Article

Maria Ida Catalano

Italian sculptor, architect and furniture-maker. He was the eldest son of the sculptor and carver Grazioso Fantoni (1630–93) and trained in his father’s flourishing workshop, which played a leading part in the supply of church furnishings in Bergamo, Parma and the surrounding provinces. In ...

Article

Andrew Stoga

Italian stuccoist and architect, active in Moravia and Poland. He was a pupil of Carlo Fontana and Antonio Raggi. Most of Baldassare Fontana’s surviving works date from his early period in Moravia, including the decoration of the Archbishop’s Palace in Kroměříž and his most important decorative work at the Norbertine monastery (...

Article

Bernd Wolfgang Lindemann

German sculptor and stuccoist. He may have trained with his uncle, the sculptor Ignaz Langelacher, in Moravia; the quality of his work suggests that he had some academic training, possibly in Munich, perhaps in the studio of Johann Baptist Straub. He worked in stone and in wood, as well as in stucco. In ...

Article

Gabriele Ramsauer

Austrian cabinetmaker. His life was spent working as a joiner at St Florian Abbey. In 1703 he was making architectural sections for the new church seating. In 1708 and 1711 he was making architectural models, including one for the main doorway that was executed in ...

Article

Nicola Smith

French painter, active in England. His father, a Catalan, was Keeper of Louis XIV’s menagerie, and the King was his godfather. Laguerre studied first with the Jesuits and then enrolled at the Académie Royale de Peinture et Sculpture, Paris. This was followed by a short period in the studio of ...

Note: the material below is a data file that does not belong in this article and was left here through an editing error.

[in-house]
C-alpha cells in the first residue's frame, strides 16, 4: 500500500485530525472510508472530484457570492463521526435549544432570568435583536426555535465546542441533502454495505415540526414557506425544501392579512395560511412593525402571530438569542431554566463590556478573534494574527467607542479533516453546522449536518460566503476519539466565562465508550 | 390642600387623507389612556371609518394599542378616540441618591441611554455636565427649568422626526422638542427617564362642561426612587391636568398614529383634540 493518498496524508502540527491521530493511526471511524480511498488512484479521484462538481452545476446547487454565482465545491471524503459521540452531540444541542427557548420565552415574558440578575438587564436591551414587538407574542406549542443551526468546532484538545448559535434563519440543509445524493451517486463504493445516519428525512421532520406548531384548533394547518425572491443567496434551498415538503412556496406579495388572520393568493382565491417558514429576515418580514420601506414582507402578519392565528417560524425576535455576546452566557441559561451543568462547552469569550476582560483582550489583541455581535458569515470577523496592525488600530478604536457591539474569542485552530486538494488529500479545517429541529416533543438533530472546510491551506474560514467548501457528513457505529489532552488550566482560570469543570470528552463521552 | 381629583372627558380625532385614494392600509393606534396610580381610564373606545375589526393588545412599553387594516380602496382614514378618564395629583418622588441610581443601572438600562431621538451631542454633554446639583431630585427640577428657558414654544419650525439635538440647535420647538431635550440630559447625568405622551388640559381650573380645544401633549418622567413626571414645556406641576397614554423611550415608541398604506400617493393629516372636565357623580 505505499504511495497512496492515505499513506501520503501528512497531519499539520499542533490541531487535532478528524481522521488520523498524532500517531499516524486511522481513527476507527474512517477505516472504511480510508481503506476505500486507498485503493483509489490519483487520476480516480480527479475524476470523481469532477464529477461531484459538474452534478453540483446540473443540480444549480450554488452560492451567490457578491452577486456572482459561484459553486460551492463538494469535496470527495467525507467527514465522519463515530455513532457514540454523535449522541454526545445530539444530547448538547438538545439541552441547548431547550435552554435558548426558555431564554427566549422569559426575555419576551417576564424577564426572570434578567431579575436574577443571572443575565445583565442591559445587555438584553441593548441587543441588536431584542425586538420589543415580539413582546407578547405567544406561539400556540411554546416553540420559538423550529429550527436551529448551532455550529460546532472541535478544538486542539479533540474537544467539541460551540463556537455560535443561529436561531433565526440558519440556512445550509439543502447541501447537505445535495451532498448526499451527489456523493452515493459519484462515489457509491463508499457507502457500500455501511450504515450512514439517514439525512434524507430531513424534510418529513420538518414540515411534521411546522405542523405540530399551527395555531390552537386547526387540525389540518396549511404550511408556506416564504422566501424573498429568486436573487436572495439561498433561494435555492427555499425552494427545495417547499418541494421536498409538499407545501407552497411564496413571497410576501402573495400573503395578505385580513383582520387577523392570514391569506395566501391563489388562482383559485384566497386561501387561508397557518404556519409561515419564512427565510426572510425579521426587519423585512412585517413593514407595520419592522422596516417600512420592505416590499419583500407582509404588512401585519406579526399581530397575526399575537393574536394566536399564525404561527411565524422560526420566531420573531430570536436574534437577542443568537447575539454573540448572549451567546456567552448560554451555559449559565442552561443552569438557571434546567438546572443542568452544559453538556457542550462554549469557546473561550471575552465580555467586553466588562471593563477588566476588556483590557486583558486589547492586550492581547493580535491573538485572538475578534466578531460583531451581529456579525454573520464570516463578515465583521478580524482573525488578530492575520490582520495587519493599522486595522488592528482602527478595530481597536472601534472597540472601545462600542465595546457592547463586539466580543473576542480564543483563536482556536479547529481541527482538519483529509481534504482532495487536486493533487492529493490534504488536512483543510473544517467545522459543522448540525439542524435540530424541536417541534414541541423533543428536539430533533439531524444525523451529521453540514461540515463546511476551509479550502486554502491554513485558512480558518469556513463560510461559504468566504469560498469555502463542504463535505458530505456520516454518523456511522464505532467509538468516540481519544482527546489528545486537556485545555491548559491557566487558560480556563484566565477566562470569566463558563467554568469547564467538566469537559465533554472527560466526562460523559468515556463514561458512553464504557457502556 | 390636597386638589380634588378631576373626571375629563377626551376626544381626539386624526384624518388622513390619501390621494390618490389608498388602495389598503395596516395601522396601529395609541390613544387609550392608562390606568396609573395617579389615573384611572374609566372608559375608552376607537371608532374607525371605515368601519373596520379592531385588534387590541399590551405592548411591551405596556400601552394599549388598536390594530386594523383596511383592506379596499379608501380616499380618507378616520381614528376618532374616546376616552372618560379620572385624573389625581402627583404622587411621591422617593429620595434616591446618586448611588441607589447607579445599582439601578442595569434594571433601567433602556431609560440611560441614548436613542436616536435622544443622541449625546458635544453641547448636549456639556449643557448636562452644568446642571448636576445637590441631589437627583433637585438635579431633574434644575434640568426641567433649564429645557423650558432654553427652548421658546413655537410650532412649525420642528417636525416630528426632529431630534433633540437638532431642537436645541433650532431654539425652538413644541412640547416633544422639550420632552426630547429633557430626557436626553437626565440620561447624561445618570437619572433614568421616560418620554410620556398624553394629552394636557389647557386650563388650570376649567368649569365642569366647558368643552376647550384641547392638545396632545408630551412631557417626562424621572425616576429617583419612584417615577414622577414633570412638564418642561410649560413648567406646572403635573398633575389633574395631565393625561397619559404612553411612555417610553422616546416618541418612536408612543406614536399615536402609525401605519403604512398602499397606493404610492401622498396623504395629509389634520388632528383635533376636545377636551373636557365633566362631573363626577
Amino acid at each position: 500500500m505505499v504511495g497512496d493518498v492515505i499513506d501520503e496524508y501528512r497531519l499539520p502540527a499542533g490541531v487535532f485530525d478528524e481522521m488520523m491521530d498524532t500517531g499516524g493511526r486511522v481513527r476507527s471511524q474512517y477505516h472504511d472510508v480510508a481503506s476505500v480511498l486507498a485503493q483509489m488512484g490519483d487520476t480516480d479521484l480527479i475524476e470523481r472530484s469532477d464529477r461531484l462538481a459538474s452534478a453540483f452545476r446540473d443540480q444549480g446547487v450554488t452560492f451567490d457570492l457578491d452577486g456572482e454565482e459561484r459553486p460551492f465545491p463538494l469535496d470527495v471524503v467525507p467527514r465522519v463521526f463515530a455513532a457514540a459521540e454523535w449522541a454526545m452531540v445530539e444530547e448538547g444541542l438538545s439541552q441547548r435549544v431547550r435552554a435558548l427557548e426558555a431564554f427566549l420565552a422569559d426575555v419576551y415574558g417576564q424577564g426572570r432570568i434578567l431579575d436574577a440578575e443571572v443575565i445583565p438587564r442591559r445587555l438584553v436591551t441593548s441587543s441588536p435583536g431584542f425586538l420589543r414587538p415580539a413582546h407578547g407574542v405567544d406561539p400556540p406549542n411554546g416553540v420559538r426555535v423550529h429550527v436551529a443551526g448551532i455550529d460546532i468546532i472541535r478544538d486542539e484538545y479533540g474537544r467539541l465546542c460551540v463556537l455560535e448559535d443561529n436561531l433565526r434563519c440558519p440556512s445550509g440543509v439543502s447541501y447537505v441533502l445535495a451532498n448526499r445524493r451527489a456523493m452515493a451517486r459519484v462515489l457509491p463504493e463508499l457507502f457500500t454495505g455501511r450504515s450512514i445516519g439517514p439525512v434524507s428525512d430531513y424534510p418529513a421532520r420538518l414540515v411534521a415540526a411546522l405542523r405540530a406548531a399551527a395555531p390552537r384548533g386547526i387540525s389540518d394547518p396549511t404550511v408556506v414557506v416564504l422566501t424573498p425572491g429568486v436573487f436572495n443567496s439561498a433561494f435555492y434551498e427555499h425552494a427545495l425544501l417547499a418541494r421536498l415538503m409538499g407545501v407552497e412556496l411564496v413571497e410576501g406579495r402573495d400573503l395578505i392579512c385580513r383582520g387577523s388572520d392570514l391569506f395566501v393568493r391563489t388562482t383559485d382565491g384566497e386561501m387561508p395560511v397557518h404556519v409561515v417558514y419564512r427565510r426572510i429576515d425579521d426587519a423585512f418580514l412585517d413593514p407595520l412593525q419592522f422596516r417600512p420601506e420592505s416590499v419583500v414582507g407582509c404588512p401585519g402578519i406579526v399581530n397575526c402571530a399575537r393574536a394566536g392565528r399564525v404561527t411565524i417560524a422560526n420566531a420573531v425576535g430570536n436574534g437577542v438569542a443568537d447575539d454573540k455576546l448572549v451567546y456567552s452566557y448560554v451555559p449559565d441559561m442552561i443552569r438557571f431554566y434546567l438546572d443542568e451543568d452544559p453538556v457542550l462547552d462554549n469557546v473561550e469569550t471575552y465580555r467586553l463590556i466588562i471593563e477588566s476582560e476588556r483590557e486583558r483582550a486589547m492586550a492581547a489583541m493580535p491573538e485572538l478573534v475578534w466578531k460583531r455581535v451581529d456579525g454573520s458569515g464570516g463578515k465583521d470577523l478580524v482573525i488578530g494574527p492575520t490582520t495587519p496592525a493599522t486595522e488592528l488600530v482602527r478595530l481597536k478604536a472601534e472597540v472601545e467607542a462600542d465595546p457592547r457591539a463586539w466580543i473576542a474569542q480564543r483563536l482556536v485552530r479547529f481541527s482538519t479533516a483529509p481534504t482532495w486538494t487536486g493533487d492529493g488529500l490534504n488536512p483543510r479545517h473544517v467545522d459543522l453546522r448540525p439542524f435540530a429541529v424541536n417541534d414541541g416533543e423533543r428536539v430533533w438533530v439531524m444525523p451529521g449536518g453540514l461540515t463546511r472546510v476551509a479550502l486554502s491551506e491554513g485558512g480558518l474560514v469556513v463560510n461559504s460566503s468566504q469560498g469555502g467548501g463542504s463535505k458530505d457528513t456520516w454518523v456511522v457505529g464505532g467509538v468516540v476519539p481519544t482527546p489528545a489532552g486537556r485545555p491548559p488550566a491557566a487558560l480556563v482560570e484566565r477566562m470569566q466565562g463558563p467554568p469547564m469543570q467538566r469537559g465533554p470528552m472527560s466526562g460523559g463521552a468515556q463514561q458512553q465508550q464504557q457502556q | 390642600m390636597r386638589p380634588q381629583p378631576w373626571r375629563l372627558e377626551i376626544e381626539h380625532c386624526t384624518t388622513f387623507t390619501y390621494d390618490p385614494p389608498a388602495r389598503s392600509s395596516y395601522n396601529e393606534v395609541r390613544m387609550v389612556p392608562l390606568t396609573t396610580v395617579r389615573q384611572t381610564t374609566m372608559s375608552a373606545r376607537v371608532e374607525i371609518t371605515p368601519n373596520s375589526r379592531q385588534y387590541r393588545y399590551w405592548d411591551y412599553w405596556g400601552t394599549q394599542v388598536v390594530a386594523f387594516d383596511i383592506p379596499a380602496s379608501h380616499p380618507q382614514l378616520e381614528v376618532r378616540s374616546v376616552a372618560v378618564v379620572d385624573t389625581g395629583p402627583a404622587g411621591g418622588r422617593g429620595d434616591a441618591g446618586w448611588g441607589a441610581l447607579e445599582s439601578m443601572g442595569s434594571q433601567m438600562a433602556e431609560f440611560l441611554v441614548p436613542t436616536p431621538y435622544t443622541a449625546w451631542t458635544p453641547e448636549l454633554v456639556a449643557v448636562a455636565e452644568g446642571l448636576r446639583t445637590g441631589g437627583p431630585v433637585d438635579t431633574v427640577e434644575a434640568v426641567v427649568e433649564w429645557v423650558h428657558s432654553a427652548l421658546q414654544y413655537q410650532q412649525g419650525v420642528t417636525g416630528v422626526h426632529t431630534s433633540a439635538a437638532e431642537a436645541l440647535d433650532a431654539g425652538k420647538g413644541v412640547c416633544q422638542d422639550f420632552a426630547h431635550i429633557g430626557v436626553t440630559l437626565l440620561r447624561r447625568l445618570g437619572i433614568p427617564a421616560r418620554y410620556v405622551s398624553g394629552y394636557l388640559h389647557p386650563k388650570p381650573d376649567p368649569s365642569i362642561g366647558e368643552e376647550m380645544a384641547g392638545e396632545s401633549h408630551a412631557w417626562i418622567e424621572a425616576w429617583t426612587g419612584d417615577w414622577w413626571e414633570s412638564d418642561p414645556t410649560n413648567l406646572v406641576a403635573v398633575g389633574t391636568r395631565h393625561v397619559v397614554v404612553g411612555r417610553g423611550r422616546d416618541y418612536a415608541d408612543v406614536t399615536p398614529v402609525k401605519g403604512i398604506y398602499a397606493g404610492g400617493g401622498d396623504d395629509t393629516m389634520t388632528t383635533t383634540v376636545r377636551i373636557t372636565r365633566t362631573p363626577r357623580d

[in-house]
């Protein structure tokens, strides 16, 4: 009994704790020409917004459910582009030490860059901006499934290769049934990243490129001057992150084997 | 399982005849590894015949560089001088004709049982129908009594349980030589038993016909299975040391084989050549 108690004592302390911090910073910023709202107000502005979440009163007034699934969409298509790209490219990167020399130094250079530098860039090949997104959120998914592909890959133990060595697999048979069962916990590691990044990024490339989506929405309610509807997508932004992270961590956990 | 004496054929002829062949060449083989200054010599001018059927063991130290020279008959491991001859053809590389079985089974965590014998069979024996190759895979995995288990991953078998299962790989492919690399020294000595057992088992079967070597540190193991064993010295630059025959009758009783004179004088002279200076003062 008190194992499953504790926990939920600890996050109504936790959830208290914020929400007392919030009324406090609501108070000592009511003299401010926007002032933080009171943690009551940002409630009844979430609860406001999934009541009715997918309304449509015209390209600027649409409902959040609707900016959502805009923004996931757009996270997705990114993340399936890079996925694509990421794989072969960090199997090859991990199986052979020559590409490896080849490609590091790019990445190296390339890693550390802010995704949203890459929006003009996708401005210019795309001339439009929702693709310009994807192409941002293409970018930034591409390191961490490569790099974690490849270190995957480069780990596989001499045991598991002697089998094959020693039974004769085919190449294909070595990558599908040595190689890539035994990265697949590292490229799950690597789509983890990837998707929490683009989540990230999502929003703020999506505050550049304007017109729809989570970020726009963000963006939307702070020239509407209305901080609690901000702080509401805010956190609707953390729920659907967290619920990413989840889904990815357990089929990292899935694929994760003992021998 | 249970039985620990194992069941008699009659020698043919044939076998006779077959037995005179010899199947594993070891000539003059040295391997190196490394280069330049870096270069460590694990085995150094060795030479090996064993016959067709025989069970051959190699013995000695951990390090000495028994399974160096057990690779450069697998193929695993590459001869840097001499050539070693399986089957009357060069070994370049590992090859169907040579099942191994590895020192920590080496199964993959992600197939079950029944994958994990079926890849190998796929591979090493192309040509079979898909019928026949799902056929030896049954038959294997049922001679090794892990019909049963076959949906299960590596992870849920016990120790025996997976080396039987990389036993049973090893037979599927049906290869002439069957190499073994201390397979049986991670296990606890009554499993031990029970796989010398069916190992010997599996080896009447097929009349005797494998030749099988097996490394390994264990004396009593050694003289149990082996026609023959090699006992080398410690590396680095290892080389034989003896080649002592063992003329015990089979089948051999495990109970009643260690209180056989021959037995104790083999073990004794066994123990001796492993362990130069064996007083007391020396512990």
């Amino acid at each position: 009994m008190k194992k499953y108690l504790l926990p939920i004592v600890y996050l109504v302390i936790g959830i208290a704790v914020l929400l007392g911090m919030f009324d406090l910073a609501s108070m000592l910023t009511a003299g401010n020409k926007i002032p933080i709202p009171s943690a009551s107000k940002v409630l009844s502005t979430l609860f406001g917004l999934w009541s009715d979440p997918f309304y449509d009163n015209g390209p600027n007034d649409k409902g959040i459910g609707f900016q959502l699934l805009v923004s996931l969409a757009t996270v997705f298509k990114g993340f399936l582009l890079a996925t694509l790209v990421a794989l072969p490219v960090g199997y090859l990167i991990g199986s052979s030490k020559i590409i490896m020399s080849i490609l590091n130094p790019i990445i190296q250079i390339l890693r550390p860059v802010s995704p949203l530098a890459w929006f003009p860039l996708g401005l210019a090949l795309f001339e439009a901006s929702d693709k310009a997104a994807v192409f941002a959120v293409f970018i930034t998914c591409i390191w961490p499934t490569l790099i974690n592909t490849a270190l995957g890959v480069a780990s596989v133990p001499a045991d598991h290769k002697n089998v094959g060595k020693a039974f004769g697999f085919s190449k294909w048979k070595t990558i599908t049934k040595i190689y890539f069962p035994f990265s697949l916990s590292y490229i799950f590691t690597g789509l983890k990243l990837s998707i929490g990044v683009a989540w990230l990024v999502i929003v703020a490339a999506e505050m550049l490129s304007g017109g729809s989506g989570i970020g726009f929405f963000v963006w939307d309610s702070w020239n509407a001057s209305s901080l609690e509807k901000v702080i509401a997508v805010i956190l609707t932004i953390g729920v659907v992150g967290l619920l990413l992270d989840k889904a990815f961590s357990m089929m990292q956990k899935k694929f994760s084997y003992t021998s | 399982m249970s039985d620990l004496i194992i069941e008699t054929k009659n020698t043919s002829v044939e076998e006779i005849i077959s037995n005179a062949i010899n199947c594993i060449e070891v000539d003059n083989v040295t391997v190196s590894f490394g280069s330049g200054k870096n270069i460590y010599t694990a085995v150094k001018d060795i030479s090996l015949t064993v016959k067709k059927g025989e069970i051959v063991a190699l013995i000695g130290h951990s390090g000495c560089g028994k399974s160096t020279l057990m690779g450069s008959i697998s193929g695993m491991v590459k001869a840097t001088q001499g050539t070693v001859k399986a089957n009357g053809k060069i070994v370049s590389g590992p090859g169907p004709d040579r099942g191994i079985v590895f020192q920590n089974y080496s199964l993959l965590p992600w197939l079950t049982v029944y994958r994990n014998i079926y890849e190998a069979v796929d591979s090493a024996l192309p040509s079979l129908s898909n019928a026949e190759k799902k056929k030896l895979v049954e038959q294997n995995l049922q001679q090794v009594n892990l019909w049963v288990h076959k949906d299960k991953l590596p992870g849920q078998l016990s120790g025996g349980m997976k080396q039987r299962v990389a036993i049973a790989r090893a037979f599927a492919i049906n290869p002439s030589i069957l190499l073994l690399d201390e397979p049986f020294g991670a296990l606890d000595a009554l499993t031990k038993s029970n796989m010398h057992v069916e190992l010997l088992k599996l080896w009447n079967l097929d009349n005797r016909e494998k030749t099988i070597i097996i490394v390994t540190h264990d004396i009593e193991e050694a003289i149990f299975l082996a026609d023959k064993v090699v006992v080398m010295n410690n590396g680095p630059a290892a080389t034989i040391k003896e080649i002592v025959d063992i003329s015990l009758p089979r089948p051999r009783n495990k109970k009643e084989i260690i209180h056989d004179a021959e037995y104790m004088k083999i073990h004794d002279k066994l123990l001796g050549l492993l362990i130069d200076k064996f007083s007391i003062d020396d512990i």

Article

Gabriele Ramsauer

French architect and designer, active in Austria. He was involved in designing and furnishing the interior of Prince Eugene of Savoy’s Stadtpalais in Vienna in 1707 and was mentioned in 1714 as Governor of the Arsenal. Two years later he was recorded in connection with work on a state bed for Empress ...

Article

Fausta Franchini Guelfi

Italian sculptor and wood-carver. In 1680 he entered the workshop of his uncle, the sculptor Giovanni Battista Agnesi, as an apprentice, but he also attended the workshop of the furniture-maker Pietro Andrea Torre (d 1668). By 1688 he already had his own workshop in partnership with ...

Article

Alison Luchs

Italian sculptor, stuccoist and architect. After training in Florence as a goldsmith, he studied with the painter Felice Ficherelli. In 1671 he went to Rome, having been chosen for the Tuscan Accademia Granducale. He studied sculpture under Ercole Ferrata and Ciro Ferri, showing a predilection for modelling rather than the marble carving expected by his patron, ...

Article

Maria Helena Mendes Pinto